Gates Computer Science Building

Stanford University

Palo Alto, California

Project Details

1996
Project Partners
Robert A.M. Stern
Preston J. Gumberich
Alexander P. Lamis
Graham S. Wyatt

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Description

Located on Serra Street, the principal cross axis of the Stanford University campus, the 141,000 GSF Gates Computer science building at once unifies the University's geographically-scattered computer research groups under a single roof and serves as an important first step in a long-term plan to redevelop the University's Near West Campus from an existing, expediently conceived and largely unplanned grouping of utilitarian buildings into a system of academic quadrangles and walkways which extend the pattern established by the University's original campus plan of 1884. At the intersection of Serra Street and the North South Axis, the building's two principal entrances reflect a basic division in its internal program. Facing south and opening onto Serra Street the building's triple height arched main entrance leads to a lobby with stairs and elevators. Facing east, an open loggia provides the building's second entrance from which stairs lead down to a lower level where three, sloped-floor auditoria and a variety of flat-floored classrooms are located as well as a 5,000 NSF, state-of-the-art computer room.

The building's ground floor houses the robotics research group consisting of a cluster of faculty and student offices around a centrally located robotics lab. The second, third and fourth floors of the building house the combined facilities of the Computer Systems Lab (CSL), Knowledge Systems Lab (KSL), and Artificial Intelligence (AI) Research Group. These three groups consist of faculty and student offices around the building's perimeter surrounding shared meeting, laboratory and technical support spaces within the building's linear core. On the second, third and fourth floors, respectively, the double height computer science library, a second student/faculty lounge and a south facing meeting room and terrace introduce Department-wide activities to each floor and foster serendipitous communication among the Department's diverse research groups.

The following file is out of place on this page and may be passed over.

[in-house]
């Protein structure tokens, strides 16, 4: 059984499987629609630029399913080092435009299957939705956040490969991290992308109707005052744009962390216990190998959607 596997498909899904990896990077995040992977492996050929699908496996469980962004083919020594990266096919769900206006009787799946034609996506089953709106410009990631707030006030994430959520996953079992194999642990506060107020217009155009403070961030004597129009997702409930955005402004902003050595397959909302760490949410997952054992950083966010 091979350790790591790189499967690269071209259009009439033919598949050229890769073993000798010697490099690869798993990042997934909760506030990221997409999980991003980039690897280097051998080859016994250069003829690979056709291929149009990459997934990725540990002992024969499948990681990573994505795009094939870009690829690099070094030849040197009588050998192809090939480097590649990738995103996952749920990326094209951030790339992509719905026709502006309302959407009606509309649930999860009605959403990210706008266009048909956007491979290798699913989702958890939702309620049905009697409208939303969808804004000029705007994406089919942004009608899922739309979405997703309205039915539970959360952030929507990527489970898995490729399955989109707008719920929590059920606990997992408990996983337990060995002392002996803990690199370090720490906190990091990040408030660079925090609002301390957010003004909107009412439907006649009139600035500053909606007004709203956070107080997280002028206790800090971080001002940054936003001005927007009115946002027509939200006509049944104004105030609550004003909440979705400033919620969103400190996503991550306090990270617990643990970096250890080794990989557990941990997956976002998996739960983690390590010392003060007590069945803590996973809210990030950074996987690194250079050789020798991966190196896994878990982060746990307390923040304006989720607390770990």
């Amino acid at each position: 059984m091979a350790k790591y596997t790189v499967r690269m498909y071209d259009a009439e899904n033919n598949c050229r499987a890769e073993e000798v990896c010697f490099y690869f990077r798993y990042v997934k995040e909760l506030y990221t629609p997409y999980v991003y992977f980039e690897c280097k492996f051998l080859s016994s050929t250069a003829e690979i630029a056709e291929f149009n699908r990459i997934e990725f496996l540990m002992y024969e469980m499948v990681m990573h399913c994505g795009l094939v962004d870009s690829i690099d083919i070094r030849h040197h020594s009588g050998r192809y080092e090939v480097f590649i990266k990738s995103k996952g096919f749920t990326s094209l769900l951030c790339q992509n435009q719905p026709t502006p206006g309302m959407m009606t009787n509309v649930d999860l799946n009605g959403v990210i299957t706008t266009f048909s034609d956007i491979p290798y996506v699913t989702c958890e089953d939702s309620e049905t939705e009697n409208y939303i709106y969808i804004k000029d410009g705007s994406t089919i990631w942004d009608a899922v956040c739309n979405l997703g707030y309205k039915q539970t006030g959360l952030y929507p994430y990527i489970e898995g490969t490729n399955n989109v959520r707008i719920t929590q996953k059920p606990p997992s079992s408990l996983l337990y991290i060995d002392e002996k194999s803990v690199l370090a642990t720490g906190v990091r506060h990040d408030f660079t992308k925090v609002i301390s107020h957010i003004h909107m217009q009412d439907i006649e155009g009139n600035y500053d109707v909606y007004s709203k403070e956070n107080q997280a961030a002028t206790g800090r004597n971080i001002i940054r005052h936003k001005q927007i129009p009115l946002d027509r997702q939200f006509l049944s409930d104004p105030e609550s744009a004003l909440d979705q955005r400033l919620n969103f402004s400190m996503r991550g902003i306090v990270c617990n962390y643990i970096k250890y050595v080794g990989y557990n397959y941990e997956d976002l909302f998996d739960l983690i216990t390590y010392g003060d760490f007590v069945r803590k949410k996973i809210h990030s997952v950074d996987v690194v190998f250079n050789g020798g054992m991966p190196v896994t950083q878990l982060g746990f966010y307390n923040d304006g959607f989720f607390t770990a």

The massing and detailing of the Gates Building reflects Stanford's Memorial Quadrangle. Warm, buff limestone walls, deeply recessed windows and low-pitched, clay tile roofs continue the traditional pattern of building at Stanford. Operable steel industrial windows allow for ventilation on a comfortable, even intimate scale.

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